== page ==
Noyd v. Bond

CourtUnited States Supreme Court
Citation89 S.Ct. 1876,395 U.S. 683,23 L.Ed.2d 631
Docket NumberNo. 830,830
PartiesCaptain Dale E. NOYD, Petitioner, v. Major General Charles R. BOND, Jr., et al
Decision Date16 June 1969

395 U.S. 683
89 S.Ct. 1876
23 L.Ed.2d 631
Captain Dale E. NOYD, Petitioner,


Major General Charles R. BOND, Jr., et al.

No. 830.
Argued April 24, 1969.
Decided June 16, 1969.

Page 684

Marvin M. Karpatkin, New York City, for petitioner.

James van R. Springer, Washington, D.C., for respondents.

Mr. Justice HARLAN delivered the opinion of the Court.

Petitioner is a career officer in the Air Force who has come to believe that this country's participation in the Vietnamese conflict is unjust and immoral. Having decided that he would do nothing to further the Nation's military effort in Southeast Asia, Captain Noyd refused to obey an order, issued December 5, 1967, requiring him

Page 685

to teach one of the junior officers at the Cannon Air Force Base, New Mexico, to fly a military airplane.1

In response, Major General Charles Bond, Jr., the Commander of the Twelfth Air Force, convened a general court-martial at the Cannon Base. On March 8, 1968, the court-martial found Noyd guilty of wilfully disobeying a lawful order; on the following day petitioner was sentenced to one year's confinement at hard labor, forfeiture of all pay and allowances, and dismissal from the Air Force. As soon as the court-martial announced its sentence, Captain Noyd was ordered confined to his quarters. The court-martial's judgment was then forwarded to General Bond for the review required by 10 U.S.C. § 864, and on May 10, 1968, the General approved the sentence, ordering that: 'Pending completion of appellate review, the accused will be confined in the United States Disciplinary Barracks, Fort Leavenworth, Kansas.'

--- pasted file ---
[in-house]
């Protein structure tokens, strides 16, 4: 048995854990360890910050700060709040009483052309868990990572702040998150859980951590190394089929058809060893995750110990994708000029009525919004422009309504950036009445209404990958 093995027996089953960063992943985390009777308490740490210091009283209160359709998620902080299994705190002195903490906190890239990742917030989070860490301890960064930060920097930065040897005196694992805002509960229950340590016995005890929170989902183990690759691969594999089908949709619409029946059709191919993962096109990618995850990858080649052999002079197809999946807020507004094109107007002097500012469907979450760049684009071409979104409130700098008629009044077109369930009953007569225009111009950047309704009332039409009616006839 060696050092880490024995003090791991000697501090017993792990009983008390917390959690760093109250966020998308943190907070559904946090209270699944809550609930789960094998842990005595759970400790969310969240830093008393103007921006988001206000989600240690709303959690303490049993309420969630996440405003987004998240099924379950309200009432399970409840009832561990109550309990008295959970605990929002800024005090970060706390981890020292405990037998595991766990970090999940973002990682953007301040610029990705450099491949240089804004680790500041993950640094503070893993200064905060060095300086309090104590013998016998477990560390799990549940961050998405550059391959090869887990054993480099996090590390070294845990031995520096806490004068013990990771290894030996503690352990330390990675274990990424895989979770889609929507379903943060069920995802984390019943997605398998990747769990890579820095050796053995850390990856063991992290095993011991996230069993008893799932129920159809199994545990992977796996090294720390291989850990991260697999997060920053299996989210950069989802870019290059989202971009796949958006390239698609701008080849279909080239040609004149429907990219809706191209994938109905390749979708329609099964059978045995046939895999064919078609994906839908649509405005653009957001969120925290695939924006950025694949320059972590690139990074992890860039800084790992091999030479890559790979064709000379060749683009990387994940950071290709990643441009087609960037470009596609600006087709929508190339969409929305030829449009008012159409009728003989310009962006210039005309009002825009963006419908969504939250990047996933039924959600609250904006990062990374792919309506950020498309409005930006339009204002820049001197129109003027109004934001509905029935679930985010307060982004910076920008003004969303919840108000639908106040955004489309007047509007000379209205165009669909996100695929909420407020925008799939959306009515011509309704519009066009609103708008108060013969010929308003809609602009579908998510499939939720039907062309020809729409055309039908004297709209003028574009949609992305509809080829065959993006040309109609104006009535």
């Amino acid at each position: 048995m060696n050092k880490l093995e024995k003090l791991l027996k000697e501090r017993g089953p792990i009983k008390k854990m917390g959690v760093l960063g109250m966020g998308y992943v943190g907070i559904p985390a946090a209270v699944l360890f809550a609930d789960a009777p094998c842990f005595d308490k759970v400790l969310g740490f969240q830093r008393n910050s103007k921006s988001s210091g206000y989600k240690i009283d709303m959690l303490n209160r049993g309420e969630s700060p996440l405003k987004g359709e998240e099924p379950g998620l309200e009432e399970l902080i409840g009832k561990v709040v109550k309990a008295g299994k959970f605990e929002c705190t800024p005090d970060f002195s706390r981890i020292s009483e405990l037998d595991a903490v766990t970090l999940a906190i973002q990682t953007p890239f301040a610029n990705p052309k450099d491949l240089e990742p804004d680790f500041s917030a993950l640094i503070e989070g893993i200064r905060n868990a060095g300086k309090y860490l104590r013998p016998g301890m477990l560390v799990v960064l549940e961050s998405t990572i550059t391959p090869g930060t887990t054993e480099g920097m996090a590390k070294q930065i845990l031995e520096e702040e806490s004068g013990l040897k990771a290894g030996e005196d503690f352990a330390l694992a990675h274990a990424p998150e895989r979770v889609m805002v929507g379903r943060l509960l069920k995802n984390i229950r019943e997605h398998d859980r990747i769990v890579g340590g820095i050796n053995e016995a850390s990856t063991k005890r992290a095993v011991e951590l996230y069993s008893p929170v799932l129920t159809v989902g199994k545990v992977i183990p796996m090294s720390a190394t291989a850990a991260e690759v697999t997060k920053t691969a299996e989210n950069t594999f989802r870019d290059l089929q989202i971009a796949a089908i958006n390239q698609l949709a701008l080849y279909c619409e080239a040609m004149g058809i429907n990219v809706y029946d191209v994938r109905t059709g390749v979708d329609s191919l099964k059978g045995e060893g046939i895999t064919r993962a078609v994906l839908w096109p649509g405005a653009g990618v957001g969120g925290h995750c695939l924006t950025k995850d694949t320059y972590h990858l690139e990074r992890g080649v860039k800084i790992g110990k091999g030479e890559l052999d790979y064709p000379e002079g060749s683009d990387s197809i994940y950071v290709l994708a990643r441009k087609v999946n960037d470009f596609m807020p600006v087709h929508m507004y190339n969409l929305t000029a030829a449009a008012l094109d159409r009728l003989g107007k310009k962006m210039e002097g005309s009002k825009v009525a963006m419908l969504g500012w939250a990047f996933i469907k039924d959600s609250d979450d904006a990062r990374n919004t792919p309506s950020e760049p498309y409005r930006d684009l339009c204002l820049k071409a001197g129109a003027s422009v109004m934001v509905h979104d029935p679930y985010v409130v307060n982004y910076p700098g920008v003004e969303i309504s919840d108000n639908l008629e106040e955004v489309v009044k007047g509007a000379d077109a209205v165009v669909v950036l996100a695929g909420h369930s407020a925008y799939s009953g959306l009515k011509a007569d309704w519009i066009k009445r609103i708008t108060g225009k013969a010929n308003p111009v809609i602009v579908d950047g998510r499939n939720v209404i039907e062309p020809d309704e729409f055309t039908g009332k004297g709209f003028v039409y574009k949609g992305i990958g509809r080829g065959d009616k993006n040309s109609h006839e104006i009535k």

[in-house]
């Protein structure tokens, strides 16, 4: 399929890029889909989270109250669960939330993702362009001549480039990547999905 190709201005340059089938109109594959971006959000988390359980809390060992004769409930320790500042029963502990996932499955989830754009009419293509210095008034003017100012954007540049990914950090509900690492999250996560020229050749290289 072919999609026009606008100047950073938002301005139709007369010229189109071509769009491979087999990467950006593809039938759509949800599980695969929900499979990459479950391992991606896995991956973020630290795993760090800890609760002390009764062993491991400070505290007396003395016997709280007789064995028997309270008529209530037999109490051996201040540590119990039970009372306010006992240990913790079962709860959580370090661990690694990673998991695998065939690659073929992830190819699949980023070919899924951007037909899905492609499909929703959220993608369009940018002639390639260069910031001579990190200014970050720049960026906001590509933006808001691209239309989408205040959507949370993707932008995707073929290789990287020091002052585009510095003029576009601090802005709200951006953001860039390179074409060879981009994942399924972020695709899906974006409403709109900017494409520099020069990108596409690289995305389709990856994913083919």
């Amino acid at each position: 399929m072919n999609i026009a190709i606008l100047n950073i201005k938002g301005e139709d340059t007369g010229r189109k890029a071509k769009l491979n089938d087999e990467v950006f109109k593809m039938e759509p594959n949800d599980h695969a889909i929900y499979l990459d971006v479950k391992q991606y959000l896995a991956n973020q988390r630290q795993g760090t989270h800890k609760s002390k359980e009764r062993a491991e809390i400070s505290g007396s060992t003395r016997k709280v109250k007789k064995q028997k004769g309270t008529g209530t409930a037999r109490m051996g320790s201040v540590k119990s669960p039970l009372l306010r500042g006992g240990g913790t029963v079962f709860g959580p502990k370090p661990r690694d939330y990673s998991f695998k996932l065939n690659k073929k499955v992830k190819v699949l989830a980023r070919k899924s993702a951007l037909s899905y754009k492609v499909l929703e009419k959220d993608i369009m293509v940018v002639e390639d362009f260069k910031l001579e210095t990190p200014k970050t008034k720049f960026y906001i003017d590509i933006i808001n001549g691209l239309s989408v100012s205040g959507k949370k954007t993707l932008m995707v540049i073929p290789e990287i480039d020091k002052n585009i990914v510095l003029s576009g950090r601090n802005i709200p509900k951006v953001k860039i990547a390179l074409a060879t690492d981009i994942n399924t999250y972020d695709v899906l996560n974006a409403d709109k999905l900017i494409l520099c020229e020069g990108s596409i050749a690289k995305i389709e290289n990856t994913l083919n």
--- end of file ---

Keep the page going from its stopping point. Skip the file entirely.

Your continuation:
Page 686

At this point, petitioner's attorneys undertook two courses of action. On the one hand, they appealed the merits of petitioner's conviction to the Air Force Board of Review, which is the appellate military tribunal Congress has established to oversee the administration of criminal justice in petitioner's branch of the Armed Forces. On the other hand, they sought habeas corpus relief from the civilian courts, arguing that the Uniform Code of Military Justice required that petitioner be released from confinement pending the outcome of his military appeal.

At the present time, petitioner's appeal from his conviction is still pending in the higher reaches of the military court system. While the Air Force Board of Review has now affirmed the judgment of the court-martial, the Court of Military Appeals, the highest military tribunal, has agreed to review Captain Noyd's case. Petitioner does not suggest that we may properly interfere with the orderly process of military review by considering the merits of his conviction at this juncture. Rather, we are now only asked to vindicate his asserted right to remain free from confinement while the validity of his conviction is still being litigated in the appellate military courts.


Captain Noyd's effort to invoke the assistance of the civilian courts was precipitated by General Bond's order transferring petitioner to the disciplinary barracks at Fort Leavenworth. Shortly after the order was issued, and before it was carried out, petitioner sought a writ of habeas corpus from the United States District Court for the District of New Mexico, arguing that both his confinement at the Cannon Air Force Base and his proposed transfer to Fort Leavenworth were in violation of two provisions of the Uniform Code of Military Justice.

Page 687

First, petitioner contended that his confinement constituted an attempt to 'execute' his sentence in violation of Article 71(c) of the Code, which provides:

'No sentence which includes, unsuspended, a dishonorable or bad-conduct discharge, or confinement for one year or more, may be executed until affirmed by a board of review and, in cases reviewed by it, the Court of Military Appeals.' 10 U.S.C. § 871(c). (Emphasis supplied.)